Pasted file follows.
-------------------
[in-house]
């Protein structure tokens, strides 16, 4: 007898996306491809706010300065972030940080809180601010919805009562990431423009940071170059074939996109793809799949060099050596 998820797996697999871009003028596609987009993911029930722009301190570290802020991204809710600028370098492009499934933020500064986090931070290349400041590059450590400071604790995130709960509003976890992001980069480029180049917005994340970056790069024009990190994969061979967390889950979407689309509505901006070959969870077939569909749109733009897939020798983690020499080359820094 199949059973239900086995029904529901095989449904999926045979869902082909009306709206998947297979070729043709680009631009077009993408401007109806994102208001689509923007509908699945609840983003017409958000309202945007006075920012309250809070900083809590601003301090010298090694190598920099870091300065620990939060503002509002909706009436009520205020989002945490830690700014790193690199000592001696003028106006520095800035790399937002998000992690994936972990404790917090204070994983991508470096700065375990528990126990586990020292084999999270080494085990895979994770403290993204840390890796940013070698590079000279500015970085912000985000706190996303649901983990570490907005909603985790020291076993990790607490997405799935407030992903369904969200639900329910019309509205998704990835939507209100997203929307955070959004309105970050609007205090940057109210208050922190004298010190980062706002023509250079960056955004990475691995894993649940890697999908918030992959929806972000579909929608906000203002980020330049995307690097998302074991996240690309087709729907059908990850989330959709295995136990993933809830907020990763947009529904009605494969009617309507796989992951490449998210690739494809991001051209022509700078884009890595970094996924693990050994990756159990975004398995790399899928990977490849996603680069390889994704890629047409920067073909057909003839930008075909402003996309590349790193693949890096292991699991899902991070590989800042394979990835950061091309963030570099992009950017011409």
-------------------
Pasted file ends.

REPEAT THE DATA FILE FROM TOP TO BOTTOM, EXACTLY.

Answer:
[in-house]
């Protein structure tokens, strides 16, 4: 007898996306491809706010300065972030940080809180601010919805009562990431423009940071170059074939996109793809799949060099050596 998820797996697999871009003028596609987009993911029930722009301190570290802020991204809710600028370098492009499934933020500064986090931070290349400041590059450590400071604790995130709960509003976890992001980069480029180049917005994340970056790069024009990190994969061979967390889950979407689309509505901006070959969870077939569909749109733009897939020798983690020499080359820094 199949059973239900086995029904529901095989449904999926045979869902082909009306709206998947297979070729043709680009631009077009993408401007109806994102208001689509923007509908699945609840983003017409958000309202945007006075920012309250809070900083809590601003301090010298090694190598920099870091300065620990939060503002509002909706009436009520205020989002945490830690700014790193690199000592001696003028106006520095800035790399937002998000992690994936972990404790917090204070994983991508470096700065375990528990126990586990020292084999999270080494085990895979994770403290993204840390890796940013070698590079000279500015970085912000985000706190996303649901983990570490907005909603985790020291076993990790607490997405799935407030992903369904969200639900329910019309509205998704990835939507209100997203929307955070959004309105970050609007205090940057109210208050922190004298010190980062706002023509250079960056955004990475691995894993649940890697999908918030992959929806972000579909929608906000203002980020330049995307690097998302074991996240690309087709729907059908990850989330959709295995136990993933809830907020990763947009529904009605494969009617309507796989992951490449998210690739494809991001051209022509700078884009890595970094996924693990050994990756159990975004398995790399899928990977490849996603680069390889994704890629047409920067073909057909003839930008075909402003996309590349790193693949890096292991699991899902991070590989800042394979990835950061091309963030570099992009950017011409």